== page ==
The future will be distributed
Bigger may be better in some cases, but when it comes to the future of renewable power generation, small may be best.
That’s according to a new report from Pike Research and a panel of analysts and industry experts who convened in San Francisco this week to talk about distributed generation and microgrids as part of the Berkeley-Stanford Cleantech conference series.
“The wave of the future is dealing with energy supply problems as close to the load as possible,” Peter Asmus, a Pike Research senior analyst, told the audience at Pacific Gas and Electric’s headquarters.
That’s because, in addition to providing low-carbon power, distributed resources can also skirt complicated transmission and permitting issues that can plague large projects. Decentralized power generation can also offer increased reliability, especially if combined with energy storage, demand response and grid management technologies, panelists said.
“Central power plants cost too much and have too much risk to be good investments,” said Amory Lovins, co-founder of the Rocky Mountain Institute. “A diversified portfolio of renewables is more reliable.”
While photovoltaic panels comprise the bulk of renewable distributed generation, such resources include a wide range of technologies and scales and can be defined as any situation in which a customer is self-generating electricity, said Helen Priest, PG&E director of emerging markets.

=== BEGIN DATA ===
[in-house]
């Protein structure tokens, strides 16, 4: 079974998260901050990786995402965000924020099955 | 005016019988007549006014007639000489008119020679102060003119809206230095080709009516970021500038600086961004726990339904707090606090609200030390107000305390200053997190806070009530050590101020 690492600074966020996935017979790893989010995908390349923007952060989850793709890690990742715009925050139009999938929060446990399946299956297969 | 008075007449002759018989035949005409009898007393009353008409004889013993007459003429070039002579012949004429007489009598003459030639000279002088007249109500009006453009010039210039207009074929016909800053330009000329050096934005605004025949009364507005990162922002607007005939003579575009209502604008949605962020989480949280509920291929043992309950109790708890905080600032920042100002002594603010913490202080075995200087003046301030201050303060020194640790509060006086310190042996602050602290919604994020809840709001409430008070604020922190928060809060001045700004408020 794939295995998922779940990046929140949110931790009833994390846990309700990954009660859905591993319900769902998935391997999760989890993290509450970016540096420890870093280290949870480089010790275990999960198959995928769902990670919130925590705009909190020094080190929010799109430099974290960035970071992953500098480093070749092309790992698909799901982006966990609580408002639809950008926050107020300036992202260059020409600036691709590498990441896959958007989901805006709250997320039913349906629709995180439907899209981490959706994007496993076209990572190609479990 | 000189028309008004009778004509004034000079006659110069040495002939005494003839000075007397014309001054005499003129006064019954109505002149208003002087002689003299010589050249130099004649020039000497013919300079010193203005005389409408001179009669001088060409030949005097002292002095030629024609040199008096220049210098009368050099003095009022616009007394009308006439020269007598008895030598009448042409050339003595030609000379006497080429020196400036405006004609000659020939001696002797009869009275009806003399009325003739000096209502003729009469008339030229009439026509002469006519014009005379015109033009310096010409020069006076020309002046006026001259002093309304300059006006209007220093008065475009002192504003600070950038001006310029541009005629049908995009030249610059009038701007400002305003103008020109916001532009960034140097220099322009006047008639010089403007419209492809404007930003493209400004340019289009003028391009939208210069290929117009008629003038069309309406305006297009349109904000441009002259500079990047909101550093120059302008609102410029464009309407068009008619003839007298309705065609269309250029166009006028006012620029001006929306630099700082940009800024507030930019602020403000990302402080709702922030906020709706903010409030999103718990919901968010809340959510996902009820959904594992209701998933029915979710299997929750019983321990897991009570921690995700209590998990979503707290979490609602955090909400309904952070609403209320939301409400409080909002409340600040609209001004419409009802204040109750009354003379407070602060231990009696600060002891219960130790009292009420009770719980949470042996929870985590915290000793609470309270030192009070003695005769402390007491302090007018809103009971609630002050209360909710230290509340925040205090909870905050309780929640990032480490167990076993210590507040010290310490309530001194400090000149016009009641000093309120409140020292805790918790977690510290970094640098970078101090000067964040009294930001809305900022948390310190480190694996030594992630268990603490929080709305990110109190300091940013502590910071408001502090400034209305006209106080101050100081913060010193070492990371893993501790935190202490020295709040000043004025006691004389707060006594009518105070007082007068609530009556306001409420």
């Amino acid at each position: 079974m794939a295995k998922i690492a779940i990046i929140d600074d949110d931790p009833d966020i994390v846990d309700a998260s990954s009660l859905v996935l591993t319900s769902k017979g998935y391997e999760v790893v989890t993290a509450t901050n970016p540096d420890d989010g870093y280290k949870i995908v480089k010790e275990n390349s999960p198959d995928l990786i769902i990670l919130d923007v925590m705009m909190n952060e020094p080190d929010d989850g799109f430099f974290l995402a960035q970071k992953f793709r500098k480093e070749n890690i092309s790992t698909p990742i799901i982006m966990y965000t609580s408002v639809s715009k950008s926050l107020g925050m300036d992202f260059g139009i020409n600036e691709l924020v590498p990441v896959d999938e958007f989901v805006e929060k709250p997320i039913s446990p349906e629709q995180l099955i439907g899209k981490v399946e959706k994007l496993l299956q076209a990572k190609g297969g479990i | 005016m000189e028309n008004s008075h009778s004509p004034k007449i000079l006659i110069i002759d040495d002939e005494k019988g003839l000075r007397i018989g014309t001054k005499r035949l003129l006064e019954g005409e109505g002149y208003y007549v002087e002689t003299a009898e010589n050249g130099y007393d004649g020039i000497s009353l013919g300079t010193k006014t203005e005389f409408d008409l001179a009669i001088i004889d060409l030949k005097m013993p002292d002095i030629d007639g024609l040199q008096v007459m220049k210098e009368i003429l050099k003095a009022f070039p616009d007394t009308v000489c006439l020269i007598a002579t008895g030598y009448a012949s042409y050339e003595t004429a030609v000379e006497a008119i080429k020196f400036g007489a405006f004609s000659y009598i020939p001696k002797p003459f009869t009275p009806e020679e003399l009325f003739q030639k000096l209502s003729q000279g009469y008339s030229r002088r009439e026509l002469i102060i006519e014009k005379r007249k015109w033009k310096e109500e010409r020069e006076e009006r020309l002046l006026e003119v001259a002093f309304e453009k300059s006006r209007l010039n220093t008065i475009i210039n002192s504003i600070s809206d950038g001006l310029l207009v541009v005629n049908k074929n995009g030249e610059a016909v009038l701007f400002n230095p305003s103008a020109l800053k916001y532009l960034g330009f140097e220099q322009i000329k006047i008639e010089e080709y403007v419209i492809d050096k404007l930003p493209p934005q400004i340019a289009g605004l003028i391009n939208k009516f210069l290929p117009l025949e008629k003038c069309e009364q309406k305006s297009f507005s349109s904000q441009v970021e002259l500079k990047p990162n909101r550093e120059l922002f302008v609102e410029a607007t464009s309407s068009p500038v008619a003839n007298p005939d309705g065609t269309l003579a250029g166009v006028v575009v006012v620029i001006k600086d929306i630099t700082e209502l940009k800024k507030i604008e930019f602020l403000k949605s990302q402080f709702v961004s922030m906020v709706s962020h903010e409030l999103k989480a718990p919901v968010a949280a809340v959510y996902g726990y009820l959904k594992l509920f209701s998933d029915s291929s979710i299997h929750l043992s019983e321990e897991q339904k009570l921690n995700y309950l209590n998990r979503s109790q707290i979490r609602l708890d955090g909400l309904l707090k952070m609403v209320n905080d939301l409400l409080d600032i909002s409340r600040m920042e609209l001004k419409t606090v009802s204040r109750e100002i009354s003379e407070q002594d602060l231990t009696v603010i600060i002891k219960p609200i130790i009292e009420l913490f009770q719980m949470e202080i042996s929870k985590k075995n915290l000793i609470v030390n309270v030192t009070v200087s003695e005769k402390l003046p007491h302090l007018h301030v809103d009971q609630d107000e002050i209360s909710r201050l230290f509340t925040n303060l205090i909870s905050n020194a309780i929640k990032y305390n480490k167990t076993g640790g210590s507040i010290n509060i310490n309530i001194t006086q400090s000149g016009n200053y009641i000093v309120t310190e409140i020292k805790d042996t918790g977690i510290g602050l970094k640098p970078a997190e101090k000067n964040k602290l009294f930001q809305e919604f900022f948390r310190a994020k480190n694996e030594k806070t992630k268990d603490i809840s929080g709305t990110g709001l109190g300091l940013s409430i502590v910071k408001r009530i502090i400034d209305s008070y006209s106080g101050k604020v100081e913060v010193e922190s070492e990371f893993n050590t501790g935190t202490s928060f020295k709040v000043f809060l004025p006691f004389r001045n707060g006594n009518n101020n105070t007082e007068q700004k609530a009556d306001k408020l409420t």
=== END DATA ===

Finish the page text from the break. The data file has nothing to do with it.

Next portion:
Today, renewable distributed generation makes up about 2 percent of the global power supply. But the Pike report predicts that the worldwide system revenues from renewable distributed generation will reach almost $155 billion by 2015, up from about $51 billion in 2009. Driving those new installations will be renewable energy requirements and financial incentives such as net metering and feed-in tariffs. Leasing programs, power purchase agreements, community ownership and price drops in solar modules could also fuel a shift towards distributed generation.
Despite the bright outlook for distributed renewables, figuring out how to manage diverse power sources will likely pose a challenge for utilities, but could offer big opportunities for startups.
“The potential lack of standards and control will create a barrier to distributed generation,” said Eric Dresselhuys, chief marketing officer of smart grid startup Silver Spring Networks.
For utilities, concerns range from how to make sure distributed sources are reliable to how to charge customers for electricity.
“A hell of a lot of this comes down to billing,” Priest said. “Tracking financial flows is very complex -- that’s where I’d like to see innovation.”